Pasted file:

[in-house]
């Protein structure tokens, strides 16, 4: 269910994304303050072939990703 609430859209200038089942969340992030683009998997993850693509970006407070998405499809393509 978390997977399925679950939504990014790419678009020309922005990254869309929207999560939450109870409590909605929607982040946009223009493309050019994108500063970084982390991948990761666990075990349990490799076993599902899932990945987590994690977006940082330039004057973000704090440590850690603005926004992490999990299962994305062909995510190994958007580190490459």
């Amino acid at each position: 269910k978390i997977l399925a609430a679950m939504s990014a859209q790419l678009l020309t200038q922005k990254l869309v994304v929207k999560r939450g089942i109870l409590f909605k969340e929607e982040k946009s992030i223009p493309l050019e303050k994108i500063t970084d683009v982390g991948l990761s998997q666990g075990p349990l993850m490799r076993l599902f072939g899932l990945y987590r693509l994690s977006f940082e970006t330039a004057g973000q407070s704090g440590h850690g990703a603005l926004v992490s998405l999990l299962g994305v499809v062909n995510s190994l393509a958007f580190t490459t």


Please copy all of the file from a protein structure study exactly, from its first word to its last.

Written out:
[in-house]
């Protein structure tokens, strides 16, 4: 269910994304303050072939990703 609430859209200038089942969340992030683009998997993850693509970006407070998405499809393509 978390997977399925679950939504990014790419678009020309922005990254869309929207999560939450109870409590909605929607982040946009223009493309050019994108500063970084982390991948990761666990075990349990490799076993599902899932990945987590994690977006940082330039004057973000704090440590850690603005926004992490999990299962994305062909995510190994958007580190490459």
């Amino acid at each position: 269910k978390i997977l399925a609430a679950m939504s990014a859209q790419l678009l020309t200038q922005k990254l869309v994304v929207k999560r939450g089942i109870l409590f909605k969340e929607e982040k946009s992030i223009p493309l050019e303050k994108i500063t970084d683009v982390g991948l990761s998997q666990g075990p349990l993850m490799r076993l599902f072939g899932l990945y987590r693509l994690s977006f940082e970006t330039a004057g973000q407070s704090g440590h850690g990703a603005l926004v992490s998405l999990l299962g994305v499809v062909n995510s190994l393509a958007f580190t490459t």